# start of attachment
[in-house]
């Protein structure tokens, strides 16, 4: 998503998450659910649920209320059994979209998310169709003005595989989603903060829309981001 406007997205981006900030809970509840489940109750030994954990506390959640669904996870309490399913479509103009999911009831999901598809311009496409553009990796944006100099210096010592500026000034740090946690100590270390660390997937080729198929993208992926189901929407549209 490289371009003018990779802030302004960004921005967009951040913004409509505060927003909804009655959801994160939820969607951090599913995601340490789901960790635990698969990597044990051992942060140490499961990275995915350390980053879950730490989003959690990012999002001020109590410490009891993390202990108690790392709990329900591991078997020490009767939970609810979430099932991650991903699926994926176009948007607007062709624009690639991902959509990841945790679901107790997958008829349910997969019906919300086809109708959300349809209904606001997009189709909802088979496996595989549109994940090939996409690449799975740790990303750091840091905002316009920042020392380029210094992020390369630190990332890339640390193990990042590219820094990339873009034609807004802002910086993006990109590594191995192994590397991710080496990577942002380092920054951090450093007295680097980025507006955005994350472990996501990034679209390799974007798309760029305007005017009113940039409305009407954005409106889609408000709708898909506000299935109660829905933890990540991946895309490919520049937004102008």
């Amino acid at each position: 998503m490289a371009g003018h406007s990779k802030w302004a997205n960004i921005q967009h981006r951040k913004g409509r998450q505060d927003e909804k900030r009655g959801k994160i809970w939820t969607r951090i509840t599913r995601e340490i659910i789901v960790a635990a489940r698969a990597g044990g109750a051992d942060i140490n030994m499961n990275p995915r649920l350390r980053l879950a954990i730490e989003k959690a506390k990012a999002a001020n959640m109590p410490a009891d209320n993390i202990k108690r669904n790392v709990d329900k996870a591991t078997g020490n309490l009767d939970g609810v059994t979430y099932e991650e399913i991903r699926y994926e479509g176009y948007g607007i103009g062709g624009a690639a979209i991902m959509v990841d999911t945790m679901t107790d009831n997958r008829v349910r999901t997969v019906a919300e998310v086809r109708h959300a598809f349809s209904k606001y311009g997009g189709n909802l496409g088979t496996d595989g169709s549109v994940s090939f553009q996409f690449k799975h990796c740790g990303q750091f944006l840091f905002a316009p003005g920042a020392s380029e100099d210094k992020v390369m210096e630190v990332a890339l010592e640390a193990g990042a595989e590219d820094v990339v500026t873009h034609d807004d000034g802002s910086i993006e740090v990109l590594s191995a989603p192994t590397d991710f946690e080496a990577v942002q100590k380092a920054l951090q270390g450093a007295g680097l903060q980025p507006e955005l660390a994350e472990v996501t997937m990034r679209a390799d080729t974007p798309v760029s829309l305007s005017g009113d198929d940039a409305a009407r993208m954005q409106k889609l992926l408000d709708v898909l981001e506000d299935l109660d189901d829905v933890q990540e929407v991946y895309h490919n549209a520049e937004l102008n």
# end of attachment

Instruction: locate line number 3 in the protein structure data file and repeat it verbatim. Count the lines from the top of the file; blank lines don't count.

């Amino acid at each position: 998503m490289a371009g003018h406007s990779k802030w302004a997205n960004i921005q967009h981006r951040k913004g409509r998450q505060d927003e909804k900030r009655g959801k994160i809970w939820t969607r951090i509840t599913r995601e340490i659910i789901v960790a635990a489940r698969a990597g044990g109750a051992d942060i140490n030994m499961n990275p995915r649920l350390r980053l879950a954990i730490e989003k959690a506390k990012a999002a001020n959640m109590p410490a009891d209320n993390i202990k108690r669904n790392v709990d329900k996870a591991t078997g020490n309490l009767d939970g609810v059994t979430y099932e991650e399913i991903r699926y994926e479509g176009y948007g607007i103009g062709g624009a690639a979209i991902m959509v990841d999911t945790m679901t107790d009831n997958r008829v349910r999901t997969v019906a919300e998310v086809r109708h959300a598809f349809s209904k606001y311009g997009g189709n909802l496409g088979t496996d595989g169709s549109v994940s090939f553009q996409f690449k799975h990796c740790g990303q750091f944006l840091f905002a316009p003005g920042a020392s380029e100099d210094k992020v390369m210096e630190v990332a890339l010592e640390a193990g990042a595989e590219d820094v990339v500026t873009h034609d807004d000034g802002s910086i993006e740090v990109l590594s191995a989603p192994t590397d991710f946690e080496a990577v942002q100590k380092a920054l951090q270390g450093a007295g680097l903060q980025p507006e955005l660390a994350e472990v996501t997937m990034r679209a390799d080729t974007p798309v760029s829309l305007s005017g009113d198929d940039a409305a009407r993208m954005q409106k889609l992926l408000d709708v898909l981001e506000d299935l109660d189901d829905v933890q990540e929407v991946y895309h490919n549209a520049e937004l102008n």